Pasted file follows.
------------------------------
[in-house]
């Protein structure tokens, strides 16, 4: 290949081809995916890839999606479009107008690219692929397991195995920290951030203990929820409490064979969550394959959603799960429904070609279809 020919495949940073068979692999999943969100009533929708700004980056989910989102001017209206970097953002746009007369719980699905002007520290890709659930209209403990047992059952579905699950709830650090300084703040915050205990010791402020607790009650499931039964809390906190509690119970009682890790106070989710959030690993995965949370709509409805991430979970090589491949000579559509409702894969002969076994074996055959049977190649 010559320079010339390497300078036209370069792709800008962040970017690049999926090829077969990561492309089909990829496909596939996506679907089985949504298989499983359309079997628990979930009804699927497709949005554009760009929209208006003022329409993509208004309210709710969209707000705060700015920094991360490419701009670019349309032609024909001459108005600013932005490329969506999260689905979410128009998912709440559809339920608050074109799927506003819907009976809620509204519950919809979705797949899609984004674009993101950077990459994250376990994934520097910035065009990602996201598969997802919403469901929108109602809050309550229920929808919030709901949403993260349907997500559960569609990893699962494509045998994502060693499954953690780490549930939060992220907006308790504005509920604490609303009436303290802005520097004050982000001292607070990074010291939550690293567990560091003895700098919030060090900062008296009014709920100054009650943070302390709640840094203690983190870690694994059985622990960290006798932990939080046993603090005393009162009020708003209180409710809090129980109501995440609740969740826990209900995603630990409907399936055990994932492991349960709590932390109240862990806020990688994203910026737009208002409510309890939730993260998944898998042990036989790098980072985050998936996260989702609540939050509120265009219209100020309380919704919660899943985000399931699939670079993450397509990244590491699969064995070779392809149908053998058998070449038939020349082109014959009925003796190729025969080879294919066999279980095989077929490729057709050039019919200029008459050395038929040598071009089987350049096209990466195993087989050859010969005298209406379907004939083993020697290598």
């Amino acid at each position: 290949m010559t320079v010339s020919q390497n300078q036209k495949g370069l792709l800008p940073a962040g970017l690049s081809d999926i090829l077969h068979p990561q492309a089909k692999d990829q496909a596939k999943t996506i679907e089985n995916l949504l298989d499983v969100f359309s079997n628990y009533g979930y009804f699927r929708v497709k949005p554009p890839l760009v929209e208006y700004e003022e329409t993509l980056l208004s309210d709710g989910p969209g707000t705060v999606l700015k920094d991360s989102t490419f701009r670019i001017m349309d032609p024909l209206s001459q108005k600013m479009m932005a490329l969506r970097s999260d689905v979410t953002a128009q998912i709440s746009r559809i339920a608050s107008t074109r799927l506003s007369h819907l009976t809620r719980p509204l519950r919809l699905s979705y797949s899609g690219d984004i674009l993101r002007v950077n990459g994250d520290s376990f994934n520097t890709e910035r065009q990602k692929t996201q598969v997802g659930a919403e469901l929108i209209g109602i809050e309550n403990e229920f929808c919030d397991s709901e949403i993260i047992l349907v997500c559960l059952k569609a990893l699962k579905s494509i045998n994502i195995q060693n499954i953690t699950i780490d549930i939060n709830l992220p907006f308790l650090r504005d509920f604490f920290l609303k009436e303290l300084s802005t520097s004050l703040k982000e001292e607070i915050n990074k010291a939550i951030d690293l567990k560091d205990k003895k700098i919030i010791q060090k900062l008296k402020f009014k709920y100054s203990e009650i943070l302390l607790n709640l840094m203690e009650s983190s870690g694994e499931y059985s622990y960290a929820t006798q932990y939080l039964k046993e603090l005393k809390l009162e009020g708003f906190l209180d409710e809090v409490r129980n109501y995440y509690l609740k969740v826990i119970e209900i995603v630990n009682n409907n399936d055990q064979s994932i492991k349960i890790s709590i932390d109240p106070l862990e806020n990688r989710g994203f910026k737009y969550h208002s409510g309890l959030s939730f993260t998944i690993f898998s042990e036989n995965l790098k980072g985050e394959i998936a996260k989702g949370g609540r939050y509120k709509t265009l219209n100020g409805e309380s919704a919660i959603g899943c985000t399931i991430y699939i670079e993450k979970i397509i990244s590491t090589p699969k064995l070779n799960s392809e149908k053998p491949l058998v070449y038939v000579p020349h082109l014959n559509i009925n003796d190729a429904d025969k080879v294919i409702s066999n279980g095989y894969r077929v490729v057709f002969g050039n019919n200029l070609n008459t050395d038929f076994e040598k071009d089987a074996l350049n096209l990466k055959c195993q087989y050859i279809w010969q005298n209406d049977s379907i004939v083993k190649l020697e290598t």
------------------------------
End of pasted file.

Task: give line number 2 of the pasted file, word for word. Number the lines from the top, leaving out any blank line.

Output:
């Protein structure tokens, strides 16, 4: 290949081809995916890839999606479009107008690219692929397991195995920290951030203990929820409490064979969550394959959603799960429904070609279809 020919495949940073068979692999999943969100009533929708700004980056989910989102001017209206970097953002746009007369719980699905002007520290890709659930209209403990047992059952579905699950709830650090300084703040915050205990010791402020607790009650499931039964809390906190509690119970009682890790106070989710959030690993995965949370709509409805991430979970090589491949000579559509409702894969002969076994074996055959049977190649 010559320079010339390497300078036209370069792709800008962040970017690049999926090829077969990561492309089909990829496909596939996506679907089985949504298989499983359309079997628990979930009804699927497709949005554009760009929209208006003022329409993509208004309210709710969209707000705060700015920094991360490419701009670019349309032609024909001459108005600013932005490329969506999260689905979410128009998912709440559809339920608050074109799927506003819907009976809620509204519950919809979705797949899609984004674009993101950077990459994250376990994934520097910035065009990602996201598969997802919403469901929108109602809050309550229920929808919030709901949403993260349907997500559960569609990893699962494509045998994502060693499954953690780490549930939060992220907006308790504005509920604490609303009436303290802005520097004050982000001292607070990074010291939550690293567990560091003895700098919030060090900062008296009014709920100054009650943070302390709640840094203690983190870690694994059985622990960290006798932990939080046993603090005393009162009020708003209180409710809090129980109501995440609740969740826990209900995603630990409907399936055990994932492991349960709590932390109240862990806020990688994203910026737009208002409510309890939730993260998944898998042990036989790098980072985050998936996260989702609540939050509120265009219209100020309380919704919660899943985000399931699939670079993450397509990244590491699969064995070779392809149908053998058998070449038939020349082109014959009925003796190729025969080879294919066999279980095989077929490729057709050039019919200029008459050395038929040598071009089987350049096209990466195993087989050859010969005298209406379907004939083993020697290598």